The Disciples at Emmaus - believed to be an original Vermeer, it was held in high esteem and sold in 1937 for £1.8 million. Later exposed as a piece by master forger Van Meegeren, however, and its value plummeted overnight.
You could say that we covet originals because of the value that wider society places on them. But that just pushes the question back - why does anyone value originals in the first place? And why with art so much more than other manufactured items?
In a new study, George Newman and Paul Bloom have tested at least two possible explanations - one is that we value original art work because of the originality of the creative performance that led to it; the other is that we feel an original piece is somehow infused with the unique essence of the artist, much like we cherish mundane items that once belonged to a rock star or other celebrity.
In one of Newman and Bloom's five experiments, 180 participants were asked to estimate the value of two paintings they hadn't seen before, both depicting the same scene (one was Son of a Covered Bridge, the other was A Covered Bridge, both by Jim Rilko). Half the participants were told that two different artists had painted the same scene by coincidence. The other participants were told that one artist had produced one of the paintings, and that another artist had seen it and decided to make a copy. All participants were told that there was only one of each painting in existence.
Participants who thought that two paintings had been produced of the same scene by coincidence tended to rate them as having a similar value. By contrast, participants who thought one painting was a copy of the other, tended to value that second painting especially low, and to value the first version of the scene especially high. This shows how we appreciate the originality of the creative performance behind a painting.
In the final experiment, 256 participants read about either a sculptor or a craftsman and their work creating either a bronze sculpture or a piece of furniture, respectively. For the participants who read about the sculptor, those who heard that the process was very hands-on tended to rate the value of the sculpture much more highly than those who read that the creative process was hands-off (involving machinery). By contrast, this distinction made far less difference to the valuations made by the participants who read about the craftsman's work.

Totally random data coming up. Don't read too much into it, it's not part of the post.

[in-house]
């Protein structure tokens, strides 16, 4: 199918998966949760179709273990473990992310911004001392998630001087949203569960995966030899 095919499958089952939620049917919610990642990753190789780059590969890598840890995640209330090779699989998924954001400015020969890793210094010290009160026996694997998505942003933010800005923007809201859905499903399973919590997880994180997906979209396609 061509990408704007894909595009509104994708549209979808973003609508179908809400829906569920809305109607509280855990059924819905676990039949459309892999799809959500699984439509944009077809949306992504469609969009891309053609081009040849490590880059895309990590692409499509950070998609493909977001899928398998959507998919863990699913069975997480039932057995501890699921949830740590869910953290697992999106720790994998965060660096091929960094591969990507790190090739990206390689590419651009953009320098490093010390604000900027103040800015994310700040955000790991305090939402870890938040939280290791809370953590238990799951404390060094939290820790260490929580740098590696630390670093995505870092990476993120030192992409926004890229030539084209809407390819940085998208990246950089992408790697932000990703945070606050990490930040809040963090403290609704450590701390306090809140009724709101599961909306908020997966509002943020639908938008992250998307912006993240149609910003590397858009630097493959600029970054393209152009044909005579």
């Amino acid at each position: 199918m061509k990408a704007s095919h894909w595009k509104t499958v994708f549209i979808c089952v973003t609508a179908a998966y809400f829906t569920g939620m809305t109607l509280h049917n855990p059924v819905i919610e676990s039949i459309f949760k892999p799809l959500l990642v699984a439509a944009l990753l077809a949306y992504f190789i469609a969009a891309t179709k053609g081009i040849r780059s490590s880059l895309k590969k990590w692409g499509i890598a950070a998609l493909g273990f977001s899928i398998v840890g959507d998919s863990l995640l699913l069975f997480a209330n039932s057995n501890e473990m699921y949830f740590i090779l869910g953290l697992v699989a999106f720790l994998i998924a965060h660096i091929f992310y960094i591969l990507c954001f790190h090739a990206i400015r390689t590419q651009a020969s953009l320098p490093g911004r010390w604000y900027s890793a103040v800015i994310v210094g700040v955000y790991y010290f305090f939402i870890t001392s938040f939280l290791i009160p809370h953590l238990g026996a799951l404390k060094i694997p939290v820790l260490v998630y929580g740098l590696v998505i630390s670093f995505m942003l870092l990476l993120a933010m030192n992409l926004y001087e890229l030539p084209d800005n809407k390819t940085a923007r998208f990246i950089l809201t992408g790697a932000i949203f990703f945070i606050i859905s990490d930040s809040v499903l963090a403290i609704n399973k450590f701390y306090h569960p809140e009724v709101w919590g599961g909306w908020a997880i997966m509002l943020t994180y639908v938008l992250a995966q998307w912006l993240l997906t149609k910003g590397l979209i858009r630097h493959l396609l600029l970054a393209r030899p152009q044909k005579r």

In other words, participants placed more value on the bronze sculpture when they thought the artist had touched it more with his own hands, almost as though infusing it with his essence. This effect was enhanced further for participants who read a version of the vignette in which the sculptor made just one copy of his sculpture.
So when we cherish an original piece of art, it seems we do so partly because we value, not just the end product, but the originality of the performance that created it. Moreover, we believe that the work has a special quality about it because it came from the very hand of a particular artist. Copies and forgeries, no matter how close to the original, fall down on both these counts.
"We hope that the research here will engender interest on the broad topic of art within psychology," the researchers said, "as well as more specific questions regarding the role of authenticity in judgments of value."
Newman GE, & Bloom P (2012). Art and authenticity: The importance of originals in judgments of value. Journal of experimental psychology. General, 141 (3), 558-69 PMID: 22082113
-Further reading- A brain-imaging paper published last year reported that the same works of art triggered different brain activity depending on whether they were labelled as authentic or as copies.
Post written by Christian Jarrett for the BPS Research Digest.